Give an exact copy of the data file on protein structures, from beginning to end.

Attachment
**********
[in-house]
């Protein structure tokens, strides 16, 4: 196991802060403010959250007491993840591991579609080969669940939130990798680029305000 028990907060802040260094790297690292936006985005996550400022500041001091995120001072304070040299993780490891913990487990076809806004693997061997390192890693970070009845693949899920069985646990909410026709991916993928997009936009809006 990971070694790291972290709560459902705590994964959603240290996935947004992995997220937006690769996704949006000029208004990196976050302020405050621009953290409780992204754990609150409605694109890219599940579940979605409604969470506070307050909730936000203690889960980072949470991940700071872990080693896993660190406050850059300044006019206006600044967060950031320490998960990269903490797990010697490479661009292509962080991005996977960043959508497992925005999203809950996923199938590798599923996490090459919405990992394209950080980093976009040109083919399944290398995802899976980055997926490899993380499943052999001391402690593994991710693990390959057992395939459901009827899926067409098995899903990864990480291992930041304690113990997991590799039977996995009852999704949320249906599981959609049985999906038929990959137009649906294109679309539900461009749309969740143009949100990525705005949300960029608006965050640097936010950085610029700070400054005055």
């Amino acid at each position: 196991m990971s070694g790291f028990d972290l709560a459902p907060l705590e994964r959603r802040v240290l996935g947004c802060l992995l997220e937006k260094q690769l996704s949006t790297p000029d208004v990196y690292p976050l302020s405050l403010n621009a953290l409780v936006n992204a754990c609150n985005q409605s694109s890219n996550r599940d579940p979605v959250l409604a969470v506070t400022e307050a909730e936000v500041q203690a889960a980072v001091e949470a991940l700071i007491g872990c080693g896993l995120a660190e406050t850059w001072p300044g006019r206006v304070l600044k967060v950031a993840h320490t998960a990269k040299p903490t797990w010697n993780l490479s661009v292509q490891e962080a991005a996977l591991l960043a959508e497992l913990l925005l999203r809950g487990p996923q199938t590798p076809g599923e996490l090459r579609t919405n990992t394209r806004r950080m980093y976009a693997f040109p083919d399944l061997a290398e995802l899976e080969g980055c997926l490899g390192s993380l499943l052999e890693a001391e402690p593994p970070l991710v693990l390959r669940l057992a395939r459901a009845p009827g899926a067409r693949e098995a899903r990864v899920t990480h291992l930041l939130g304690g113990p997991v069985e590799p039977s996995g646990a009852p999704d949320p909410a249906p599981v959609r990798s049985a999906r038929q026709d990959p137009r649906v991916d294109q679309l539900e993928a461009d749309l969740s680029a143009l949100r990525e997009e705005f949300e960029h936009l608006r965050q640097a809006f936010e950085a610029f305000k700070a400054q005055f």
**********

[in-house]
């Protein structure tokens, strides 16, 4: 196991802060403010959250007491993840591991579609080969669940939130990798680029305000 028990907060802040260094790297690292936006985005996550400022500041001091995120001072304070040299993780490891913990487990076809806004693997061997390192890693970070009845693949899920069985646990909410026709991916993928997009936009809006 990971070694790291972290709560459902705590994964959603240290996935947004992995997220937006690769996704949006000029208004990196976050302020405050621009953290409780992204754990609150409605694109890219599940579940979605409604969470506070307050909730936000203690889960980072949470991940700071872990080693896993660190406050850059300044006019206006600044967060950031320490998960990269903490797990010697490479661009292509962080991005996977960043959508497992925005999203809950996923199938590798599923996490090459919405990992394209950080980093976009040109083919399944290398995802899976980055997926490899993380499943052999001391402690593994991710693990390959057992395939459901009827899926067409098995899903990864990480291992930041304690113990997991590799039977996995009852999704949320249906599981959609049985999906038929990959137009649906294109679309539900461009749309969740143009949100990525705005949300960029608006965050640097936010950085610029700070400054005055």
């Amino acid at each position: 196991m990971s070694g790291f028990d972290l709560a459902p907060l705590e994964r959603r802040v240290l996935g947004c802060l992995l997220e937006k260094q690769l996704s949006t790297p000029d208004v990196y690292p976050l302020s405050l403010n621009a953290l409780v936006n992204a754990c609150n985005q409605s694109s890219n996550r599940d579940p979605v959250l409604a969470v506070t400022e307050a909730e936000v500041q203690a889960a980072v001091e949470a991940l700071i007491g872990c080693g896993l995120a660190e406050t850059w001072p300044g006019r206006v304070l600044k967060v950031a993840h320490t998960a990269k040299p903490t797990w010697n993780l490479s661009v292509q490891e962080a991005a996977l591991l960043a959508e497992l913990l925005l999203r809950g487990p996923q199938t590798p076809g599923e996490l090459r579609t919405n990992t394209r806004r950080m980093y976009a693997f040109p083919d399944l061997a290398e995802l899976e080969g980055c997926l490899g390192s993380l499943l052999e890693a001391e402690p593994p970070l991710v693990l390959r669940l057992a395939r459901a009845p009827g899926a067409r693949e098995a899903r990864v899920t990480h291992l930041l939130g304690g113990p997991v069985e590799p039977s996995g646990a009852p999704d949320p909410a249906p599981v959609r990798s049985a999906r038929q026709d990959p137009r649906v991916d294109q679309l539900e993928a461009d749309l969740s680029a143009l949100r990525e997009e705005f949300e960029h936009l608006r965050q640097a809006f936010e950085a610029f305000k700070a400054q005055f």